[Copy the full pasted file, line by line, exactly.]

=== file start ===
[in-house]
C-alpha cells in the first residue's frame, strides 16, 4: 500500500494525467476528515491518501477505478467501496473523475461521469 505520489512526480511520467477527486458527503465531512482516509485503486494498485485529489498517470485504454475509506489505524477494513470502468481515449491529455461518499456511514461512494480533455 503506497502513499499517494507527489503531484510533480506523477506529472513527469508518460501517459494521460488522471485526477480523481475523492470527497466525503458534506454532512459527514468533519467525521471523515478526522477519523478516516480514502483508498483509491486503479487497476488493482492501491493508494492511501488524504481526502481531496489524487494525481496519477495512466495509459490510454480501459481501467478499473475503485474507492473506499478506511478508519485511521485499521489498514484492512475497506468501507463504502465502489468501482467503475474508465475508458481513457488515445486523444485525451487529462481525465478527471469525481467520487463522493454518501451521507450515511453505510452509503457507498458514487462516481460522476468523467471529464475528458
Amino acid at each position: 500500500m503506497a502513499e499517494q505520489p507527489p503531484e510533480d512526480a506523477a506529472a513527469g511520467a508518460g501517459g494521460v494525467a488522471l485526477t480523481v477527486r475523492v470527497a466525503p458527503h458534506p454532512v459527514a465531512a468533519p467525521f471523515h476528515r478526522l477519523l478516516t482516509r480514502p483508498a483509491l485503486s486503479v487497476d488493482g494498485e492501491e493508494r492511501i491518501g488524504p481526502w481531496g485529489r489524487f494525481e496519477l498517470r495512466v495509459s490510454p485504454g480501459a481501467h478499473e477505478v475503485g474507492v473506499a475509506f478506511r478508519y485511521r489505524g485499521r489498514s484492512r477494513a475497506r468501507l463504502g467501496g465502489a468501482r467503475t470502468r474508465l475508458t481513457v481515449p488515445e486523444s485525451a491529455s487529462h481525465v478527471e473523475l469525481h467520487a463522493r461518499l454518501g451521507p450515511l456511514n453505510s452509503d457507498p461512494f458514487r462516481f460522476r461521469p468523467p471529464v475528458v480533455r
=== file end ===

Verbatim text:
[in-house]
C-alpha cells in the first residue's frame, strides 16, 4: 500500500494525467476528515491518501477505478467501496473523475461521469 505520489512526480511520467477527486458527503465531512482516509485503486494498485485529489498517470485504454475509506489505524477494513470502468481515449491529455461518499456511514461512494480533455 503506497502513499499517494507527489503531484510533480506523477506529472513527469508518460501517459494521460488522471485526477480523481475523492470527497466525503458534506454532512459527514468533519467525521471523515478526522477519523478516516480514502483508498483509491486503479487497476488493482492501491493508494492511501488524504481526502481531496489524487494525481496519477495512466495509459490510454480501459481501467478499473475503485474507492473506499478506511478508519485511521485499521489498514484492512475497506468501507463504502465502489468501482467503475474508465475508458481513457488515445486523444485525451487529462481525465478527471469525481467520487463522493454518501451521507450515511453505510452509503457507498458514487462516481460522476468523467471529464475528458
Amino acid at each position: 500500500m503506497a502513499e499517494q505520489p507527489p503531484e510533480d512526480a506523477a506529472a513527469g511520467a508518460g501517459g494521460v494525467a488522471l485526477t480523481v477527486r475523492v470527497a466525503p458527503h458534506p454532512v459527514a465531512a468533519p467525521f471523515h476528515r478526522l477519523l478516516t482516509r480514502p483508498a483509491l485503486s486503479v487497476d488493482g494498485e492501491e493508494r492511501i491518501g488524504p481526502w481531496g485529489r489524487f494525481e496519477l498517470r495512466v495509459s490510454p485504454g480501459a481501467h478499473e477505478v475503485g474507492v473506499a475509506f478506511r478508519y485511521r489505524g485499521r489498514s484492512r477494513a475497506r468501507l463504502g467501496g465502489a468501482r467503475t470502468r474508465l475508458t481513457v481515449p488515445e486523444s485525451a491529455s487529462h481525465v478527471e473523475l469525481h467520487a463522493r461518499l454518501g451521507p450515511l456511514n453505510s452509503d457507498p461512494f458514487r462516481f460522476r461521469p468523467p471529464v475528458v480533455r